Imagine the lover and the beloved at a critical moment in which the primary language is to be spoken. “Do you love me?” asks the lover. And the beloved answers, “Well, that is an interesting question. What is love after all?” And so launches into a discussion about the essence of love. After patient waiting, the lover finally gets another chance. “Yes, that’s all interesting, but do you love me?” Then the beloved takes another diversionary tack and say, “Well, yes, of course. You see, I love everybody!” (A universalist!) The lover protests, “That’s not what I mean! You haven’t answered the question! Do you love me?” So it goes. In spite of all the helpful things it does, secondary discourse makes the would-be lover look ridiculous when substuted for primary discourse.
There is only one type of discourse that will do the job in the case of lovers: primary discourse, the proclamation, the self-disclosure in the present tense, first-to-second-person address, the “I love you,” and the subsequent confession, “I love you too!” What happens in the church’s proclamation is often similar; secondary discourse gets substituted for primary and so proclamation never occurs. (p. 3)
Theological abstractions cannot deliver us from our bondage to self, for we will always twist them to defend the autonomy of our false selves. What is needed, declares Forde, is the predestinating God who speaks directly to sinners and elects them—now, today, in the present—to salvation in Jesus Christ. Election occurs not in the hidden heights of eternity but in the gospel declared by the preacher:
The crucial question is not the whether or why of it, but the who. The preacher must claim the audacious and unheard-of authority to say who is intended, to actually speak for God. The answer, to anticipate, is always you: “You, now that you are here within earshot.” This is the place of the preacher. There is only one question about predestination we can answer with any authority, and it the only one that matters: Who?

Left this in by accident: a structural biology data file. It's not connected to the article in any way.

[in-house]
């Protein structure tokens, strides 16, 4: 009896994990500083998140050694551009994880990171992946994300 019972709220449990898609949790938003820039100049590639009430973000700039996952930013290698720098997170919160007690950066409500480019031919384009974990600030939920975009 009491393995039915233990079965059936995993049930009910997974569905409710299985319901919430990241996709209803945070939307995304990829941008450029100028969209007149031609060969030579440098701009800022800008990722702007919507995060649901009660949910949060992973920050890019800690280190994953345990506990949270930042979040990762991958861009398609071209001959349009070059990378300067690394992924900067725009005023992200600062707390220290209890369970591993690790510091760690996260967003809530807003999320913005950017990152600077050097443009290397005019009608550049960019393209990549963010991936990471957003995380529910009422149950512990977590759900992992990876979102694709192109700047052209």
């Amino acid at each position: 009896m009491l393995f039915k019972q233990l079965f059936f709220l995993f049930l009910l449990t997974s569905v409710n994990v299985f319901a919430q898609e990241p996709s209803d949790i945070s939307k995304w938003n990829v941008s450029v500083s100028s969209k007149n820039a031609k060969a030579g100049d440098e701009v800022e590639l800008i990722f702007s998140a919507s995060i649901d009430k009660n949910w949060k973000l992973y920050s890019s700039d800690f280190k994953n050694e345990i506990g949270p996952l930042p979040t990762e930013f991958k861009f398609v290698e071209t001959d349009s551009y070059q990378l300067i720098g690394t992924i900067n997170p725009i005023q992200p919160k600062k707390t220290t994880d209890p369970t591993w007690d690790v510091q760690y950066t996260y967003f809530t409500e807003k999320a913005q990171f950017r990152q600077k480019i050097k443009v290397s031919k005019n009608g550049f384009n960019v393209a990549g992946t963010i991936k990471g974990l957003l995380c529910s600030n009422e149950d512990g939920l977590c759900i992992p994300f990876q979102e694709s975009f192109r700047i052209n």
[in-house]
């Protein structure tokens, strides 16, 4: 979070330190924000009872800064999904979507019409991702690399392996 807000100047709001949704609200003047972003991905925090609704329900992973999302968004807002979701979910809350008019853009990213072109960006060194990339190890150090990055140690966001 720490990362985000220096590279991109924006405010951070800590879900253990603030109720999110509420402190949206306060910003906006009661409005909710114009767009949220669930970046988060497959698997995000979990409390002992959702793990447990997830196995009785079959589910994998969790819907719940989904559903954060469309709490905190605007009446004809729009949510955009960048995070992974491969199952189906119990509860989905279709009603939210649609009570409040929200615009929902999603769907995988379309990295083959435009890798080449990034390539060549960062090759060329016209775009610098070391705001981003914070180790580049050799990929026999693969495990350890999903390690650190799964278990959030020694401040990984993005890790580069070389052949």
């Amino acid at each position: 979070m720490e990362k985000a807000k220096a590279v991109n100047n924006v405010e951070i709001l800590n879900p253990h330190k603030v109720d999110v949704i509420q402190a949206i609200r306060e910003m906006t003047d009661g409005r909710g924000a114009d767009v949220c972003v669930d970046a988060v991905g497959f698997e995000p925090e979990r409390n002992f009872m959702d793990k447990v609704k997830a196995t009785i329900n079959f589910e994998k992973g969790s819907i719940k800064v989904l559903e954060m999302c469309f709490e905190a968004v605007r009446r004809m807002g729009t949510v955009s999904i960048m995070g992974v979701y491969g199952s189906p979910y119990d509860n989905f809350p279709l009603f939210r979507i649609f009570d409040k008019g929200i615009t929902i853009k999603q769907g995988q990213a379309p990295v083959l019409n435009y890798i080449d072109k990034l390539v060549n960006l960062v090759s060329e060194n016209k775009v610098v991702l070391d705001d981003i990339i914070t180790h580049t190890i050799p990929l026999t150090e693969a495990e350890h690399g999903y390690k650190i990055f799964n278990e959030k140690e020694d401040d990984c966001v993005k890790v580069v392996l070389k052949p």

The preacher acts on the presupposition that only the present-tense, here-and-now deed of God, the proclamation itself, can be the solution to the problem of God. The proclamation is the end result, the culmination, of the great acts of God in history. The preacher ought to have the consciousness of standing in that place knowing that the Word and sacrament are themselves the end (telos), the purpose of it all. The concrete moment of the proclamation is the doing of the mighty act of God in the living present. It is not a recital of past acts, but the doing of the act itself now. Only when there is an authoritative Word from God in the present tense do we escape the threat of the hidden God. Only then can a faith be created to stand in the face of that threat. As Paul wrote, “Faith comes from what is heard, and what is heard comes by the preaching of Christ” (Rom. 10:17), “for … it pleased God through the folly of what we preach to save those who believe” (1 Cor. 1:21). (pp. 35-36)
Only the unconditional announcement, spoken to us in the Name of the crucified and risen Christ, can pierce our alienation and liberate us for faith. The preacher must take to his lips the language of Scripture and declare to each member of his congregation the good news of predestination: “You belong to the elect people of God. You have been chosen for eternal salvation. In Christ you are justified; in Christ you are and will be sanctified; in Christ you are and will be glorified. By the love of the Crucified you are predestined to the kingdom of everlasting life. Believe and rejoice!”
Every parish, every believer, needs to hear such bold preaching delivered in the name of Jesus Christ.
(12 November 2014; rev.)